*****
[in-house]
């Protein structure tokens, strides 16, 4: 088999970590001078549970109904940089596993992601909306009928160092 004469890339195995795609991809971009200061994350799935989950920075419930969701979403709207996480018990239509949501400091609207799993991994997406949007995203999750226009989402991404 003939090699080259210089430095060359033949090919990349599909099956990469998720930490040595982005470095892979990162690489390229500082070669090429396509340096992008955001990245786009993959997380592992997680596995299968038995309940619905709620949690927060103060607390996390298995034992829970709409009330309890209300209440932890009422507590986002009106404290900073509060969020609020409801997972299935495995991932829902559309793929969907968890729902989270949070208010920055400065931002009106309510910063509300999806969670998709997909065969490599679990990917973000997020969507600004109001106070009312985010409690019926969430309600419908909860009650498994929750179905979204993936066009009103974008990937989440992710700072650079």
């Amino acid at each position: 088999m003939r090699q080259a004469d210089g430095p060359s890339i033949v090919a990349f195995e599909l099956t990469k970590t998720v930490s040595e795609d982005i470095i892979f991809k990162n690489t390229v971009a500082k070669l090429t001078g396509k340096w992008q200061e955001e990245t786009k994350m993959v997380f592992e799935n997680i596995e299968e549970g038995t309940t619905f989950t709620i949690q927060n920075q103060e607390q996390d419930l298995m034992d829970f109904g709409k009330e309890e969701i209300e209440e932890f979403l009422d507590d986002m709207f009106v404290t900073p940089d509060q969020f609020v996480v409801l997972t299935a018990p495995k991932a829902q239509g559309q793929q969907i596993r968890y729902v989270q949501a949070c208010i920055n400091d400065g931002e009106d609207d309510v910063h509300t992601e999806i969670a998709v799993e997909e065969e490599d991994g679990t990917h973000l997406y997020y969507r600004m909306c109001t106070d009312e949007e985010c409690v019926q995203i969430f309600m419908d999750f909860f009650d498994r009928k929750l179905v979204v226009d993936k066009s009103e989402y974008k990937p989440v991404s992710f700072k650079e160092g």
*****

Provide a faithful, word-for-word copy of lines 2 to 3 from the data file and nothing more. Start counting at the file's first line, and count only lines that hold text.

């Protein structure tokens, strides 16, 4: 088999970590001078549970109904940089596993992601909306009928160092 004469890339195995795609991809971009200061994350799935989950920075419930969701979403709207996480018990239509949501400091609207799993991994997406949007995203999750226009989402991404 003939090699080259210089430095060359033949090919990349599909099956990469998720930490040595982005470095892979990162690489390229500082070669090429396509340096992008955001990245786009993959997380592992997680596995299968038995309940619905709620949690927060103060607390996390298995034992829970709409009330309890209300209440932890009422507590986002009106404290900073509060969020609020409801997972299935495995991932829902559309793929969907968890729902989270949070208010920055400065931002009106309510910063509300999806969670998709997909065969490599679990990917973000997020969507600004109001106070009312985010409690019926969430309600419908909860009650498994929750179905979204993936066009009103974008990937989440992710700072650079």
């Amino acid at each position: 088999m003939r090699q080259a004469d210089g430095p060359s890339i033949v090919a990349f195995e599909l099956t990469k970590t998720v930490s040595e795609d982005i470095i892979f991809k990162n690489t390229v971009a500082k070669l090429t001078g396509k340096w992008q200061e955001e990245t786009k994350m993959v997380f592992e799935n997680i596995e299968e549970g038995t309940t619905f989950t709620i949690q927060n920075q103060e607390q996390d419930l298995m034992d829970f109904g709409k009330e309890e969701i209300e209440e932890f979403l009422d507590d986002m709207f009106v404290t900073p940089d509060q969020f609020v996480v409801l997972t299935a018990p495995k991932a829902q239509g559309q793929q969907i596993r968890y729902v989270q949501a949070c208010i920055n400091d400065g931002e009106d609207d309510v910063h509300t992601e999806i969670a998709v799993e997909e065969e490599d991994g679990t990917h973000l997406y997020y969507r600004m909306c109001t106070d009312e949007e985010c409690v019926q995203i969430f309600m419908d999750f909860f009650d498994r009928k929750l179905v979204v226009d993936k066009s009103e989402y974008k990937p989440v991404s992710f700072k650079e160092g």